Arguably, Amazon started it all. There’s speculation that Amazon is preparing for a massive expansion of their same-day delivery. They are investing heavily in building warehouses and distribution centers — not just in cheap, out of the way locations, but near major metropolitan areas. They are bringing the inventory closer to key delivery zones. Amazon is also expanding their client reach by partnering with manufacturers through its Vendor Flex program — they manage the e-Commerce and logistics for the manufacturer, giving Amazon even more warehouses to work with and making shipping faster and cheaper.
Last month, Google launched Google Shopping Express in the San Francisco Bay Area. Like eBay, Google allows customers to choose items and a courier will be sent out to purchase and deliver the goods. The king of data, Google knows it’s really about capturing customer information, not about profit (they currently offer a free trial for six months of free same-day delivery).
Wal-Mart is testing its own delivery programs through its Walmart To Go offerings. They have been trying same-day delivery on groceries in select test markets for several years, but only in the past year have they expanded to general merchandise. UPS handles the deliveries; the customer pays around $10 (although they seem to be experimenting with price points) and there is no minimum purchase required.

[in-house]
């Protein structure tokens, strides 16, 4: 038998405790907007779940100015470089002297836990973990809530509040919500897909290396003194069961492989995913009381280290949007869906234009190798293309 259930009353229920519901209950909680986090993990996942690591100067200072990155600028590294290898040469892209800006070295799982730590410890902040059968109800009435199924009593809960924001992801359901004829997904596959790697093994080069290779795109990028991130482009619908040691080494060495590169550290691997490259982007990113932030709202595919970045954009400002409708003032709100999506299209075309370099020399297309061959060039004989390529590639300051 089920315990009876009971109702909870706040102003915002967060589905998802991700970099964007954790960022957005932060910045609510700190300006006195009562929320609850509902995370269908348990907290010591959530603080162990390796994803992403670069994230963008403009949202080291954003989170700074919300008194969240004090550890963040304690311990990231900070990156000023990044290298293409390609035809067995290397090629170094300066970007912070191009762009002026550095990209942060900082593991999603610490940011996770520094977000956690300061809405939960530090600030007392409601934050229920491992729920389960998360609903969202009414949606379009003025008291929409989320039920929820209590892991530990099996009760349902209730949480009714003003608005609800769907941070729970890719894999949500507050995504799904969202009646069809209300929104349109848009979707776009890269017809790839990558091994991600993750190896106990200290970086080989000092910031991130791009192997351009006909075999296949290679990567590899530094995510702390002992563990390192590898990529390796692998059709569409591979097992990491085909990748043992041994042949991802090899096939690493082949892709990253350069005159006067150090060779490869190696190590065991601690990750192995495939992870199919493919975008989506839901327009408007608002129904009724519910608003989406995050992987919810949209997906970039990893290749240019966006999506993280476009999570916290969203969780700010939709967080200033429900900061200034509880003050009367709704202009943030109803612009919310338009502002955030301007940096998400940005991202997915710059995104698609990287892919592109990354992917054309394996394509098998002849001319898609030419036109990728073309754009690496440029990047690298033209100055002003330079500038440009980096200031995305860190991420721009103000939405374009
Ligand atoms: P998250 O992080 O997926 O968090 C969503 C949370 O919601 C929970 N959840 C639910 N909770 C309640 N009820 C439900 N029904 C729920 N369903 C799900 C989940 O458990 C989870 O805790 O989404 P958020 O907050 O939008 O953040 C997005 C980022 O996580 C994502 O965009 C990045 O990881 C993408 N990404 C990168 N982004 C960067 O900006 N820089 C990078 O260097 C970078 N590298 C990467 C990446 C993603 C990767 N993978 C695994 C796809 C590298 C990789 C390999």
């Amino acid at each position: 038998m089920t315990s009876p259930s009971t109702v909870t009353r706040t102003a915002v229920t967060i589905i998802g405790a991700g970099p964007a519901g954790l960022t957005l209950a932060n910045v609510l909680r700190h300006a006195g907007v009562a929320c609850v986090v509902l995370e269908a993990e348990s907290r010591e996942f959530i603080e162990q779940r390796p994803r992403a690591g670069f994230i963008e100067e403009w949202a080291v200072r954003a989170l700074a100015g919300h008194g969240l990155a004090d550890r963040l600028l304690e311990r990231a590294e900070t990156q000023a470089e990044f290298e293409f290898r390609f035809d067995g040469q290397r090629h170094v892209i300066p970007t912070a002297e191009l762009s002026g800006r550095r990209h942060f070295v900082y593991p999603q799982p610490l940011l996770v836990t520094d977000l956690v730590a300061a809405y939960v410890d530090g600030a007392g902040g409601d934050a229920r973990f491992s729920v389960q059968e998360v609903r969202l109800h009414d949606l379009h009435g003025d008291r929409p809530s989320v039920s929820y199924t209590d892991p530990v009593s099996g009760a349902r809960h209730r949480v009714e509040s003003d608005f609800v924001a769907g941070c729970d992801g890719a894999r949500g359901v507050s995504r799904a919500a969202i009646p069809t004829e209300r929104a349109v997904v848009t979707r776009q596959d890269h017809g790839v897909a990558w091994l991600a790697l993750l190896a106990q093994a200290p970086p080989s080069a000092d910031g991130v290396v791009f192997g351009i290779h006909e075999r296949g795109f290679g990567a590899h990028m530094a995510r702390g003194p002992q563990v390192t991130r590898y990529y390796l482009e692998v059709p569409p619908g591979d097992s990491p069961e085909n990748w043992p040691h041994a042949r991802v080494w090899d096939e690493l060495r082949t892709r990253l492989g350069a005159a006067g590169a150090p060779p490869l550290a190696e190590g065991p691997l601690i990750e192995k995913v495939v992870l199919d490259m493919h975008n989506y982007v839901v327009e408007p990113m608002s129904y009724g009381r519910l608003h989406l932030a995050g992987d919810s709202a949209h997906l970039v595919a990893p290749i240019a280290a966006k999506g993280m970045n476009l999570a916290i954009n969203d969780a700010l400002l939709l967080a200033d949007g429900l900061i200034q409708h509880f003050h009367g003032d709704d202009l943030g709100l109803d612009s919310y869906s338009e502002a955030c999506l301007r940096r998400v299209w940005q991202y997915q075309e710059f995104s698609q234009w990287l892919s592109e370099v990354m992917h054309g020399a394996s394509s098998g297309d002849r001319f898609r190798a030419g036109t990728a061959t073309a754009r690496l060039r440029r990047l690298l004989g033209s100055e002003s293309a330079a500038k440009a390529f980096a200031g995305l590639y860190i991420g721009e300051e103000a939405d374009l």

The “Big 4” have made it clear that they see potential in this type of offering on a larger scale, and a key similarity is that (short-term) profit is not the goal for this venture for any of them. It’s not about the money — it’s about adding value and growing loyalty through convenience and/or collecting customer data. Other key retailers will follow suit (if they are able), and we can also expect third party companies to try and imitate this type of model. History has shown that Amazon tends to set off a chain reaction. For example, ShopRunner, backed by Chinese e-Commerce giant Alibaba, has emulated Amazon Prime by helping large retailers offer free two-day shipping. There’s no denying that the on-demand delivery space is growing. It’s a form of multi-channel retailing that kind of bridges the gap between online and brick-and-mortar retail.